“We’re a bit saddened to see that some of our customers integrate CoinHive into their pages without disclosing to their users what’s going on, let alone asking for their permission,” the company said.
The good news is most ad-blockers and antivirus programs will block CoinHive, given its recent abuses. That means not all visitors of The Pirate Pay were being used as a conduit for mining Monero.
Monero Joins Global Crypto Rally
The value of Monero (XMR) shot up nearly 8% on Friday, and was last seen trading at $94.17. With more than 15.2 million XMR tokens in circulation, the total market cap for Monero is $1.4 billion, according to CoinMarketCap. That’s enough for ninth on the global cryptocurrency list.
Twelve cryptos have now crossed the $1 billion valuation mark. A handful of others have made their way north of $500 million.
Coders Safeguard Vulnerable Ethereum Wallets Following Security Breach
Ethereum suffered large-scale security breaches last week after anonymous hackers targeted vulnerable wallets in the network, resulting in the loss of tens of millions of dollars. However, it didn’t take long for a volunteer group of coders to “rescue” the funds in 500 at-risk wallets before the same attackers could get to them too.
White Hat Group Takes Charge
The so-called White Hat Group showed initiative by “rescuing” the funds using the same techniques the thieves employed to compromise $32 million USD worth of ether from three multi-signature wallets. As of Monday, the White Hat Group of ethical hackers was in possession of $86 million worth of ether and an additional $122 million in tokens.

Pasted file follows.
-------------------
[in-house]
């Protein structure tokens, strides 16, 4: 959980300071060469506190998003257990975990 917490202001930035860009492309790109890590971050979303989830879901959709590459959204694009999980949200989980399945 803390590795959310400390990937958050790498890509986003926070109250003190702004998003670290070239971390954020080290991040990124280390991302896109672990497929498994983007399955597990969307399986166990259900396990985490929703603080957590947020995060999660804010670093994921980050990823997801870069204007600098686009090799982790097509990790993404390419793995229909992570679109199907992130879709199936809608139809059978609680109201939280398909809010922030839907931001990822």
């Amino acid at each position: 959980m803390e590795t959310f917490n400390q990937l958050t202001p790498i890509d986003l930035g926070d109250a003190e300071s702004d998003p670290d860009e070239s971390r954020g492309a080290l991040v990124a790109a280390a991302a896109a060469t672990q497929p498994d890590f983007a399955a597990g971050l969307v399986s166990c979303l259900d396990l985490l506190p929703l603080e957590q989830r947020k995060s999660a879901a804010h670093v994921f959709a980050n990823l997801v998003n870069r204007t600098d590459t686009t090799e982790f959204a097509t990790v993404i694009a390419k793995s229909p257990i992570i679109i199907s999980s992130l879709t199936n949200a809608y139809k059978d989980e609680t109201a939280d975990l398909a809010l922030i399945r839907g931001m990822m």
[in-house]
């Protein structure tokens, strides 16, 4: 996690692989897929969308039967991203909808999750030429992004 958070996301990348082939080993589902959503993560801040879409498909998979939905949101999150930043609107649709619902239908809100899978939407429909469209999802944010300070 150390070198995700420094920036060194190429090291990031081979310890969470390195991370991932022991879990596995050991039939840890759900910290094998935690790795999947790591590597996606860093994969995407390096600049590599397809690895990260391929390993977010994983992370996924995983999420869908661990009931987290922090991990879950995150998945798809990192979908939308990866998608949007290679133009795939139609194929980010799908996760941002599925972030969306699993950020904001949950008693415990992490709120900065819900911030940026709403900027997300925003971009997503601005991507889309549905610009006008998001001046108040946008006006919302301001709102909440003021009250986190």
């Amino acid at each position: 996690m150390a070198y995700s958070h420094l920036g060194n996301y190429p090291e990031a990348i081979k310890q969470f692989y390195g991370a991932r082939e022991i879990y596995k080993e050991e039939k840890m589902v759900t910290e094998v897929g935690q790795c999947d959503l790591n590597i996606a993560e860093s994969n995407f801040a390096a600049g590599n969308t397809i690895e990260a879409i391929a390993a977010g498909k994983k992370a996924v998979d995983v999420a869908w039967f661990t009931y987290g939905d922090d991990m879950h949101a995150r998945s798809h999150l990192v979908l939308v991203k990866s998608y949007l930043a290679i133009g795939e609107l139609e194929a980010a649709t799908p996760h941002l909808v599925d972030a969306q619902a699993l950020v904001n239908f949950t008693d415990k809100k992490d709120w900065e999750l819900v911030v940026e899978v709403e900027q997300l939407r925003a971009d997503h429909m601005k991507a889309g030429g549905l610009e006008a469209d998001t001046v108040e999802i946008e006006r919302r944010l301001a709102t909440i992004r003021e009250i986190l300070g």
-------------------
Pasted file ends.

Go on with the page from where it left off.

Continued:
Tokens are digital assets that are sold during an Initial Coin Offering (ICO) fundraising event. They have proven to be extremely popular.
Tens of millions of dollars worth of ether and tokens have already been returned to their owners. The White Hat Group says it will issue full refunds by the end of July.
Blockchain-based trading platform Coindash was also breached last week, resulting in the loss of more than $7 million worth of ether.
Security Breaches Nothing New in Crypto World
For all its benefits, cryptocurrency has been vulnerable to several high-profile security breaches. Last summer, Hong Kong-based Bitfinex was the target of a major attack that resulted in the theft of around $70 million worth of bitcoins. In response, the exchange announced a controversial plans to “socialize” its losses among all users. Each Bitfinex trader was docked 36% as a result.
Bitcoin prices declined sharply following the attack, stopping what had been a blistering summer of gains.
Ethereum Enterprise Alliance
For anyone doubting the potential of the ether, take a look at the list of companies participating in the Enterprise Ethereum Alliance (EEA). The EEA is a forum that connects Fortune 500 companies, startups and academics with ethereum subject matter experts. The EEA is made up of multinational banks and some of the world’s biggest technology companies.
The forum has made cyber security a top priority, according to a May 22 press release. In the release, companies like Infosys, Mitsubishi UFJ Financial Group, Synechron and others expressed their intent to contribute to the future of ethereum’s security.